Monday, November 30, 2009

The Little Engine That Couldn't

It’s Wednesday. You tolerate going, but she likes attending, and since she’s a stay-at-home mom, she relishes any kind of adult interaction she can get. At least this week, the group meets at your house, which means you get to watch all the kids in the basement. This is somehow preferable for an hour and a half than discussing the thoughts of man that has sold millions of books, even though you aren’t sure you agree with him, but what are your options at this point?

The Life Group, Family Group, Connection Group, or whatever it’s called, doesn’t provide you with any life, or sense of family or even much connection with other people. And yet to voice this leaves you feeling like you have a scarlet letter on your sweatshirt that is not mistaken for the college you attended. These are nice people. They have nice kids. They all seem very responsible. So why don’t you want to meet with them?

It’s not that these folk are bad or have anything wrong with them; it’s just that, it’s boring as hell.

And you hate this feeling. You wish it would go away. You aren’t a judgmental person, which makes it worse that you see it this way. Why can’t you fall in line, get with the program, stop being rebellious and self centered? It is working for so many other people, just not for you.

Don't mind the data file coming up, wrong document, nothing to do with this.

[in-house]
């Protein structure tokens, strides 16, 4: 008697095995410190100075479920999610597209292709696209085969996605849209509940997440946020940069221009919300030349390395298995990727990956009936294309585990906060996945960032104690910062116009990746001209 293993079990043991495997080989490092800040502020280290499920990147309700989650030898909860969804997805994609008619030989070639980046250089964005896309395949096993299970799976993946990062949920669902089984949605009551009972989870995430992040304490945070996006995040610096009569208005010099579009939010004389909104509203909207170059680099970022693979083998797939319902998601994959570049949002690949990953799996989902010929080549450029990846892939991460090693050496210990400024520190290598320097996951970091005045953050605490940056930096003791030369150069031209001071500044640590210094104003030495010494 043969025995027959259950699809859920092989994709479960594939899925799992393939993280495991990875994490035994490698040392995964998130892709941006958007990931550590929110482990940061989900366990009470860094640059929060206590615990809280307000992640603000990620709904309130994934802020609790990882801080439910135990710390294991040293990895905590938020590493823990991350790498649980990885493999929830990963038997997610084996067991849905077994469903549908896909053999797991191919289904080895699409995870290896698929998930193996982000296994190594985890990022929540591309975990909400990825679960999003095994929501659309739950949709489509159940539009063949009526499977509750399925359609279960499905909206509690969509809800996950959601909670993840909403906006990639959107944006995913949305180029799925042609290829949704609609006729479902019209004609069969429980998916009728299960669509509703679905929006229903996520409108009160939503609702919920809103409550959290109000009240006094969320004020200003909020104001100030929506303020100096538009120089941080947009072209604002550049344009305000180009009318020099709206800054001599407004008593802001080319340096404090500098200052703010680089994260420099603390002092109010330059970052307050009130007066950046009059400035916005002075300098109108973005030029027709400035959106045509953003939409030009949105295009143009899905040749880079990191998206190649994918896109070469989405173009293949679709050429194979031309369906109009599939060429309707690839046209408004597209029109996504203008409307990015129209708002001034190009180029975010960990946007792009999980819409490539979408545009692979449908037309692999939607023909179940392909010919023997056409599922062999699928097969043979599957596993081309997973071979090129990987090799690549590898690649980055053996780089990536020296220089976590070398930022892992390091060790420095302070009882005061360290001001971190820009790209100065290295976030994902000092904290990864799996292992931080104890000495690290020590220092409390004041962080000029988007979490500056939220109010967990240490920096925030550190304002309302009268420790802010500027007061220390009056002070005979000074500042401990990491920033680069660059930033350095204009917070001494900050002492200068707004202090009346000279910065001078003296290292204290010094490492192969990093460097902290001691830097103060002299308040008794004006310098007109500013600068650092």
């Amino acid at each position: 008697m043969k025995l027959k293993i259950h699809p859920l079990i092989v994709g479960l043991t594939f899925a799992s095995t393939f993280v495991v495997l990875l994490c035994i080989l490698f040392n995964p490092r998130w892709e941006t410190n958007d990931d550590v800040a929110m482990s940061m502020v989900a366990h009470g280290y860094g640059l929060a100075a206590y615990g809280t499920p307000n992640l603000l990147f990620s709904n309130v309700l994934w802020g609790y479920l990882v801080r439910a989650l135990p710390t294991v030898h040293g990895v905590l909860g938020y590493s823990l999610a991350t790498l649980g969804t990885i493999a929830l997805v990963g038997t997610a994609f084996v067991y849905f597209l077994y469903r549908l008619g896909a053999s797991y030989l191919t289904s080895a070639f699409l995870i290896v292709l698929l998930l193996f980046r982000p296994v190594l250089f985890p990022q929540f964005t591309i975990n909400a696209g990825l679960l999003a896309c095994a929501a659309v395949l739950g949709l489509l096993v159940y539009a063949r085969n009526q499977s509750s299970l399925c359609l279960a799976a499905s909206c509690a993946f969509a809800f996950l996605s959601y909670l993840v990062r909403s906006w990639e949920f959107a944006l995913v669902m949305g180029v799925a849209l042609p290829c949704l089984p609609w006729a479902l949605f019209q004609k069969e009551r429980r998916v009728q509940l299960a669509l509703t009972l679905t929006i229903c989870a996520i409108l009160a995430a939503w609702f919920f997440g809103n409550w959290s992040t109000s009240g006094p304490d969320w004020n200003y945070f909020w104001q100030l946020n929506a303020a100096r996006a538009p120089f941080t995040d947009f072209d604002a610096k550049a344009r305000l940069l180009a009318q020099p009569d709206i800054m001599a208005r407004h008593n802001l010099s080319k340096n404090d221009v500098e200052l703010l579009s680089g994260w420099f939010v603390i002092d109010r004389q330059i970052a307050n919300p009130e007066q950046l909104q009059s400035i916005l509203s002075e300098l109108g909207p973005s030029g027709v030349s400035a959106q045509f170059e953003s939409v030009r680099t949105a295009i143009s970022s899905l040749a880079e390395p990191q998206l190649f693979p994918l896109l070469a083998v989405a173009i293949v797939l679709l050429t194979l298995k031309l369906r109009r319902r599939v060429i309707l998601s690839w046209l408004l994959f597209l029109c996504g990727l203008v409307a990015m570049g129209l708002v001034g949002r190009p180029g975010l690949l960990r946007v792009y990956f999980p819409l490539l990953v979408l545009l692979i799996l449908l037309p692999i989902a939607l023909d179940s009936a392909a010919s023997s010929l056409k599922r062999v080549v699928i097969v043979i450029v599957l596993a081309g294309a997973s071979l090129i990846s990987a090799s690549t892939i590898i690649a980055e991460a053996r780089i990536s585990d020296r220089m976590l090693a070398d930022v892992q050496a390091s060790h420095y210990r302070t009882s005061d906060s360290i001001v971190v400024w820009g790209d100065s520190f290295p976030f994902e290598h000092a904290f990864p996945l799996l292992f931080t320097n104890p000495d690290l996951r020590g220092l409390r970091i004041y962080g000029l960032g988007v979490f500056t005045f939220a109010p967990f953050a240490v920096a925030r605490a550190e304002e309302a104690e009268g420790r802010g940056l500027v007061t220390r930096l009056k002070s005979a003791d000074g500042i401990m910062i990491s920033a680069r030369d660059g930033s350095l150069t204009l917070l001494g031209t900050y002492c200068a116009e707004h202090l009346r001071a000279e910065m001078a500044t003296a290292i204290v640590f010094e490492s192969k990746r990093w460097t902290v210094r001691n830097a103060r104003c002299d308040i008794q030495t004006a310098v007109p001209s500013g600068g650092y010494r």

And so you feel trapped, stuck, with no alternative except to go along with the flow, which would be fine if there was an actual flow. Instead, you feel stuck in an eddy, spinning back and in and around, getting nowhere, only dizzy in the process.

You try harder. You remember the little choo-choo train illustration from your college days. You were always taught that Facts are the engine that pulls the Faith car and Feelings tag along like the caboose. You must be speeding downhill backward, because all you seem to have are feelings, ones that appear to be leading toward a train wreck. You fear you will be another spiritual casualty along the tracks of life.

So where do you turn? Who do you talk to? The pastor doesn’t get it. He’ll feel threatened that you don’t like him if you admit your boredom. Your wife, try as she may, does not understand the core of your dilemma. And while other guys may concur, they still seem out of touch with their own soul that they fail to identify what you are getting at.

Your only logical conclusion: They are right. You are wrong. They are in. You are out. They are fine. You are alone.

And this is where I beg to differ.

1 comment:

Terrace Crawford said...

Just ran across your blog online. Thought I'd say hello.

--Terrace Crawford